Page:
Making Edmond a City of Character
Group Sponsors Character-based Education in Area Schools
You’re walking down the sidewalk and find a wallet on a bench. What do you do?
A dedicated group of people is working to make sure everyone would do the right thing: return the wallet to its owner. They are the Character Council of Edmond, and returning a wallet is just one example of their goal to build a “City of Character.”
The council’s main focus is sponsoring character-based education in area schools. Jim Hulsey, president of the Character Council, said there are two reasons for starting in schools. Children are a receptive audience for the character message, and it is easier to obtain funding for educational programs aimed at students. Most Edmond elementary schools were already using the Great Expectations character training, but no character education was being offered to middle school students.
In 2003, the Character Council sponsored 15 teachers from Central Middle School to receive character training. Since that time, more than 120 teachers from eight schools have been through the training.
One of the first teachers was Lee Ann Kuhlman, who is now an officer on the Character Council board. Kuhlman said she was so impressed with the training that she decided volunteering with the council was worth her time.
Kuhlman has taught Family and Consumer Sciences, formerly Home Arts, at Central for the past 10 years and was recognized last year as the school’s Teacher of the Year. Because her class is hands-on and less structured than other subjects, Kuhlman’s No. 1 classroom rule has always been respect.
“The students have to share supplies and they have to get along,” she said.
After attending the training, she said she was able to recognize and praise students for specific traits they were demonstrating in the classroom.
“It means a little more when you can pinpoint those traits,” Kuhlman said.
Identifying specific traits also gives Kuhlman a chance to discuss character with her students and talk about why it is important. In the job market, people are hired for their skills, but losing a job can often be traced to a character issue, she said.
Kuhlman said the training also impressed upon her how important it is to set a good example.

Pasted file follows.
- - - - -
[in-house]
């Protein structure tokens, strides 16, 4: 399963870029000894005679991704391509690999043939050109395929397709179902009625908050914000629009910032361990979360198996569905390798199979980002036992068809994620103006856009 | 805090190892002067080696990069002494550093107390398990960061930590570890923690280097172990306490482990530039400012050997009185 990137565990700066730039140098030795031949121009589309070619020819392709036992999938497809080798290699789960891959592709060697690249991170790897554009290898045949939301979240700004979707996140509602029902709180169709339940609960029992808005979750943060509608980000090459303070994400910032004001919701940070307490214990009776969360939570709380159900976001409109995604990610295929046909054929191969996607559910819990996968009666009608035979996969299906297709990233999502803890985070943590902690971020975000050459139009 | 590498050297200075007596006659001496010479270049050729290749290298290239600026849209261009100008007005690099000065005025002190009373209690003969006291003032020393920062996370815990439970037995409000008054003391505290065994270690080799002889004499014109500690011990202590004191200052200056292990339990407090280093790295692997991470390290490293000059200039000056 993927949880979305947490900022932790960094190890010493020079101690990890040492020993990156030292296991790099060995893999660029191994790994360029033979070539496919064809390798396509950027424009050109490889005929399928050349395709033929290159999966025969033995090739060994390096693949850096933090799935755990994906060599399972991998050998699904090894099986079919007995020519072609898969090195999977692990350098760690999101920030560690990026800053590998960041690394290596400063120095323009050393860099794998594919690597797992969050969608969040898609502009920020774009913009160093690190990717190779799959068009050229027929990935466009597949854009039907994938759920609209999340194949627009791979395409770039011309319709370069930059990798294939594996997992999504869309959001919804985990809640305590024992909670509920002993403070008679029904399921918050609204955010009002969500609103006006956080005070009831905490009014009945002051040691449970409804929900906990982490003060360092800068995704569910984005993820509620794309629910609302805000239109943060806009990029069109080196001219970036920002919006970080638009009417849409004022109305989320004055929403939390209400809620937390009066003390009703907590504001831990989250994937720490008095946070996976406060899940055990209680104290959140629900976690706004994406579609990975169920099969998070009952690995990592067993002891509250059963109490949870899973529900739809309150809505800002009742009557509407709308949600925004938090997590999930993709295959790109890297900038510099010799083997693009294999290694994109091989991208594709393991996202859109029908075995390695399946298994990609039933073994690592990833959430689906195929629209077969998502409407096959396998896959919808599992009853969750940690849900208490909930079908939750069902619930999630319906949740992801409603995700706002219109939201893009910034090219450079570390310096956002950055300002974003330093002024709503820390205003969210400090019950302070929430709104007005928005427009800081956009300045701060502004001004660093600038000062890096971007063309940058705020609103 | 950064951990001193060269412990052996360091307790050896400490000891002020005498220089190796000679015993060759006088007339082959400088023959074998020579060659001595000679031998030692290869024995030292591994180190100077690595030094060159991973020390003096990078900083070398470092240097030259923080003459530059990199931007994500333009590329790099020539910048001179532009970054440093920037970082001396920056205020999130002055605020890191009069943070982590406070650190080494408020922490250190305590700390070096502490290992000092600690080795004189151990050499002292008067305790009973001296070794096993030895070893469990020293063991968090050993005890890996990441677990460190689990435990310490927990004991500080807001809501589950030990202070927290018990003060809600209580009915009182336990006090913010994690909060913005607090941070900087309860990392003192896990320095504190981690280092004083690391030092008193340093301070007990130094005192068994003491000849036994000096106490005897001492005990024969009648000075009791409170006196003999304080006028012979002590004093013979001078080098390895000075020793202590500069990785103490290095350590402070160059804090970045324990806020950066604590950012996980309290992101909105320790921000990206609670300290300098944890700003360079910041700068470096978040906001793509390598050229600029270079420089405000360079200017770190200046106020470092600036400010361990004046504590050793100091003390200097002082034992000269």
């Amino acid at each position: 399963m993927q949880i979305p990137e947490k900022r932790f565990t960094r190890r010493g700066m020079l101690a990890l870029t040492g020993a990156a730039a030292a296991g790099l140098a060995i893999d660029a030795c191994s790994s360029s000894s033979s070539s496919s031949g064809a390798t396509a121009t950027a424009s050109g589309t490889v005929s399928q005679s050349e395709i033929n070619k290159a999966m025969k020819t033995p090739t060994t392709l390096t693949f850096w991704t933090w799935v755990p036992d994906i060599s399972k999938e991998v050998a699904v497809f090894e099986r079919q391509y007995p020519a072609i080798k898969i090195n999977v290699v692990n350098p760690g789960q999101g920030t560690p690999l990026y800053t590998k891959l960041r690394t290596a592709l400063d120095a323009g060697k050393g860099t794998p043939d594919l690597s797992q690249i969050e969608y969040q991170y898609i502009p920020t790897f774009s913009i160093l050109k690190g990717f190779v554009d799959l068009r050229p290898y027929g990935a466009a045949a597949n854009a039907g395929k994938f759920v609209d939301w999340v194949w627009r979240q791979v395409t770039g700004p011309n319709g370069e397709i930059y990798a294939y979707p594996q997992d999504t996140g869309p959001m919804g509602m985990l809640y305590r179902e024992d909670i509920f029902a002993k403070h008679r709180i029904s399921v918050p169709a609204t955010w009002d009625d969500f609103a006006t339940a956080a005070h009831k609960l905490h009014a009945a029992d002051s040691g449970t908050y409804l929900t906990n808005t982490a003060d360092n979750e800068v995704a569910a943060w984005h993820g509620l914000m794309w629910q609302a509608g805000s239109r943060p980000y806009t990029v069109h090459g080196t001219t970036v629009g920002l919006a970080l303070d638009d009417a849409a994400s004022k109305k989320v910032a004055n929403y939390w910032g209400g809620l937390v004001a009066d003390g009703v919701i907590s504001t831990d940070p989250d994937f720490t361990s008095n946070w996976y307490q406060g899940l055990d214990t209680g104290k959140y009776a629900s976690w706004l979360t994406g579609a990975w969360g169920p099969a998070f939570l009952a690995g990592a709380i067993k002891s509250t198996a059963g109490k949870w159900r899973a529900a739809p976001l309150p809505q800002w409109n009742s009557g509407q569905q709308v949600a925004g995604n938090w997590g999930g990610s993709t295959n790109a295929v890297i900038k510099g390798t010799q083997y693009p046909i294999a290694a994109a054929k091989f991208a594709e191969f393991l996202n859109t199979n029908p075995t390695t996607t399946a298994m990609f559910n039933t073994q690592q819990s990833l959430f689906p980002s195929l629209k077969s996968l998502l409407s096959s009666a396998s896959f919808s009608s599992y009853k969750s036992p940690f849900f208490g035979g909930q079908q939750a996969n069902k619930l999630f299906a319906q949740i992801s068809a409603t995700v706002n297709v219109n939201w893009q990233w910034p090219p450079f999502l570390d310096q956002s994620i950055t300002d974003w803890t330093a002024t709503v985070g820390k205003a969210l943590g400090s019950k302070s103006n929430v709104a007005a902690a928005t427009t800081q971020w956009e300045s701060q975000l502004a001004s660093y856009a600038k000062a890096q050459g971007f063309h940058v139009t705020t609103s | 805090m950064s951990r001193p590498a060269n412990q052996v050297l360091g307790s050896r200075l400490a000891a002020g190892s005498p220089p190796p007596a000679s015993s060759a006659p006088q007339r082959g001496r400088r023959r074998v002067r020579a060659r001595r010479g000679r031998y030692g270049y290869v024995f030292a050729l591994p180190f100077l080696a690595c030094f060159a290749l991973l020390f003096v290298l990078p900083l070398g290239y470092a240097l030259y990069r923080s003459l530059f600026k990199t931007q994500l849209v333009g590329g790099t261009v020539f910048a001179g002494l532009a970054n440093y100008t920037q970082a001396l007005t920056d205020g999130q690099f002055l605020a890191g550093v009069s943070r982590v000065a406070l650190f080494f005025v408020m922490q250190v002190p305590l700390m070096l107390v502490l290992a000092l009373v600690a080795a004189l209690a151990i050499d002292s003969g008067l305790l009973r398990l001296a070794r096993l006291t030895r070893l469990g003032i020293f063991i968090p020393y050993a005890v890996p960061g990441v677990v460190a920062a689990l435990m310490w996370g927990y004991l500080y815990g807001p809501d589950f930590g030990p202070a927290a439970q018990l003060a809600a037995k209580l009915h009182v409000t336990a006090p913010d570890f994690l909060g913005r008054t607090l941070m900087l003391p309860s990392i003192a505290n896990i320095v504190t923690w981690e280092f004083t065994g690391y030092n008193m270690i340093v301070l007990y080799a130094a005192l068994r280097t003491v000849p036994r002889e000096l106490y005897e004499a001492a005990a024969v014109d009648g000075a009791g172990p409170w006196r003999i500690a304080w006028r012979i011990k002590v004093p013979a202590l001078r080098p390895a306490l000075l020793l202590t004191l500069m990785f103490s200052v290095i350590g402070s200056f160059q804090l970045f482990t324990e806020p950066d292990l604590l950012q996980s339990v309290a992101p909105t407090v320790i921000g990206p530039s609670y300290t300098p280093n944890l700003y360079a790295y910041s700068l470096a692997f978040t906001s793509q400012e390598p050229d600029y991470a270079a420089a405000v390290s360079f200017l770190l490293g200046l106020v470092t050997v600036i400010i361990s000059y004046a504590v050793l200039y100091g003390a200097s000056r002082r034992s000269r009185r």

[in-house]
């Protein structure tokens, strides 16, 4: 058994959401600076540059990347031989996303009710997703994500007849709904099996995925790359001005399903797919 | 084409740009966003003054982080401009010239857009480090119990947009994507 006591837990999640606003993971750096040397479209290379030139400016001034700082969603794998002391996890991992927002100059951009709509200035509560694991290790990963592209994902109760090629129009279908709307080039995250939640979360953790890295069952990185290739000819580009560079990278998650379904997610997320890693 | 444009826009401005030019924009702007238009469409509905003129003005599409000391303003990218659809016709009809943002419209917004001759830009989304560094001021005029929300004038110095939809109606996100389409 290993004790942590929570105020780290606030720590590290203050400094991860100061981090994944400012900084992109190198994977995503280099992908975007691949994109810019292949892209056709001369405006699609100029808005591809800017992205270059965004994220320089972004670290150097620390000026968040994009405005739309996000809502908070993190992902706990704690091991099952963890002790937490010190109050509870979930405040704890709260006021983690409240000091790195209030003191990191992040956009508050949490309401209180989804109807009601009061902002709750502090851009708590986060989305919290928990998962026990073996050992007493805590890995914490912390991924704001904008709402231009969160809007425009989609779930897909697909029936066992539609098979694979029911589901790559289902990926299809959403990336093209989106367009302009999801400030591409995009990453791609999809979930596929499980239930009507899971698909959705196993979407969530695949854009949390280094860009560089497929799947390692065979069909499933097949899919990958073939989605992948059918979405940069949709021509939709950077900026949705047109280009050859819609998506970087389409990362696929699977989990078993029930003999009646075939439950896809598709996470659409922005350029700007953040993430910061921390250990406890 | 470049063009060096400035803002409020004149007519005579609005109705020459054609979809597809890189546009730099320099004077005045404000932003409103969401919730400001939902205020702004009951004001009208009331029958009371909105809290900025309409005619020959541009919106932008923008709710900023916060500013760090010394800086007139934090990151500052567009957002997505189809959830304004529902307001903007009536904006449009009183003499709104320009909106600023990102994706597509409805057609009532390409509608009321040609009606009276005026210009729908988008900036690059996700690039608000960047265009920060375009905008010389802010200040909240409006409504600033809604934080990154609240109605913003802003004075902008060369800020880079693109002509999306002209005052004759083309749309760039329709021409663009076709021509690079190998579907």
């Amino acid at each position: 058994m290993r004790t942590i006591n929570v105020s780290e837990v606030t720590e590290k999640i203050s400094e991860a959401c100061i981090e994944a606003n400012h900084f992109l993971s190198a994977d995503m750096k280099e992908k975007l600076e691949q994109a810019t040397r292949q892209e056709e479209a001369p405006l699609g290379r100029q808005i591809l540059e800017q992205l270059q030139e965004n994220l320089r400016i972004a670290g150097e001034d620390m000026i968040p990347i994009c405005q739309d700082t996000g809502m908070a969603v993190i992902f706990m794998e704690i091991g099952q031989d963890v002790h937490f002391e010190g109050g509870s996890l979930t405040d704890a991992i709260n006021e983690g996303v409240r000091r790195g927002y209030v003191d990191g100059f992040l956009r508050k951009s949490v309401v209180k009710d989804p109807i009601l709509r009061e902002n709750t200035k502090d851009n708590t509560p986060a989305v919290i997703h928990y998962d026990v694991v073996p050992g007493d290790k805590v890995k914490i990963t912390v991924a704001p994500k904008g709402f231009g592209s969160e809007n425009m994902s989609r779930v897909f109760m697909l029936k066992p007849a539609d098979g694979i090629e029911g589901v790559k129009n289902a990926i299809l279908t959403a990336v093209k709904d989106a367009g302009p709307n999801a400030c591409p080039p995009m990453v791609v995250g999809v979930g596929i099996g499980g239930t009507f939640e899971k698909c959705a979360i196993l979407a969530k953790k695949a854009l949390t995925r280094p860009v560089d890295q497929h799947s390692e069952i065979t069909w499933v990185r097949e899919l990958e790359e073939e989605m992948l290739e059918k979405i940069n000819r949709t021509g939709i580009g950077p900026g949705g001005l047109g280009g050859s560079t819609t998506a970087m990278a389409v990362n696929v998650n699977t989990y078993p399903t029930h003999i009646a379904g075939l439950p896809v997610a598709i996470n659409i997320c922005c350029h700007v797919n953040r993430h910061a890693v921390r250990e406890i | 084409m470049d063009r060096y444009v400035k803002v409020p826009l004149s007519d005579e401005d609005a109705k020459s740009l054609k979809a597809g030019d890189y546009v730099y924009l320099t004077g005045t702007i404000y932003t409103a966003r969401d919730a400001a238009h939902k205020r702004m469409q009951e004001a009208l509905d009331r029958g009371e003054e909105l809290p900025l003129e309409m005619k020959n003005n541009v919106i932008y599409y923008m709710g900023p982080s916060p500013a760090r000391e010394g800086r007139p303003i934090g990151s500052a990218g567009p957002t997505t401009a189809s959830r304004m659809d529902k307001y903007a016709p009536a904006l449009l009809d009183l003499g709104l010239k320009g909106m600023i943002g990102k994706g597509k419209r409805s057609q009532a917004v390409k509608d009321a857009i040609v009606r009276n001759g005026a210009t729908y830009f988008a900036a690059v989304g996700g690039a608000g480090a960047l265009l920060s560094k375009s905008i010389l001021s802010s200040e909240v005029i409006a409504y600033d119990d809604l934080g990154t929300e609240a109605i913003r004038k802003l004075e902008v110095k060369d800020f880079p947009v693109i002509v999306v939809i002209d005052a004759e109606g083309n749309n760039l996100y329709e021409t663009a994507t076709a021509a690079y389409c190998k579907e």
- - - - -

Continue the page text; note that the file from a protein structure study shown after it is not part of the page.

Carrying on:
“When students see me being patient, it is easier for them to be patient,” she said.
Central principal Tara Fair has made sure that character is a priority at the school. Each morning’s announcements include the character trait the school is focusing on that month. This might be a quote about the trait or examples of how the trait is useful. A framed poster of all 49 character traits hangs in the school office.
It is difficult to measure what effect the character initiative is having on the students, but Kuhlman thinks it is working well. In her classroom, the students cooperate and assist each other, she said.
“I believe they take great pride in that,” she said. “I look at our school every day and our halls are clean. It is a small thing, but we have 900 students. It shows responsibility.”
Hulsey said character is difficult to define. In years past, people were remembered for their character and described that way – as honest, generous, thoughtful or diligent. Now people are described more in terms of their accomplishments – what degree they have, where they work or the size of their house.
“If we keep going on that route, the only people who would ever be recognized are sports figures or CEOs, and there are lots of other people worthy of our acknowledgment,” Hulsey said.
To this end, the Character Council has developed another program called Champions of Character. Each month, the council solicits nominations from the community to recognize an individual who exemplifies the focus character trait for that month. The person is recognized by the city council, and several of the honorees have gone on to volunteer with the council.
Eventually, the council would like to work with families, law enforcement, government, media and churches. Hulsey hopes the ultimate outcome of the council’s efforts will be better citizens, better family relations and better working conditions.
“Realistically I don’t anticipate we’ll see this as an overnight revelation, but I think these efforts will pay off,” he said. “It takes time, patience and diligence.”
Time and patience are familiar to the group. Edmond leaders first began working to build character in 1998 when the City of Edmond and Edmond Medical Hospital implemented character training for their employees through CharacterFirst! In 2001, this effort developed into the Character Council with the idea of building character citywide, supported by a city resolution making Edmond a “City of Character.” In 2003, the group obtained their tax-exempt status, allowing them to qualify for grant funding.
This year, the Character Council expanded their teacher training sponsorship to include all Edmond Middle Schools, both public and private. They hope to include the Edmond Freshman Academy teachers by next school year. The group received a grant from the Edmond Social Agency and also seeks support from Edmond businesses and organizations.
For more information on the Character Council of Edmond, go online to www.edmondcharacter.org.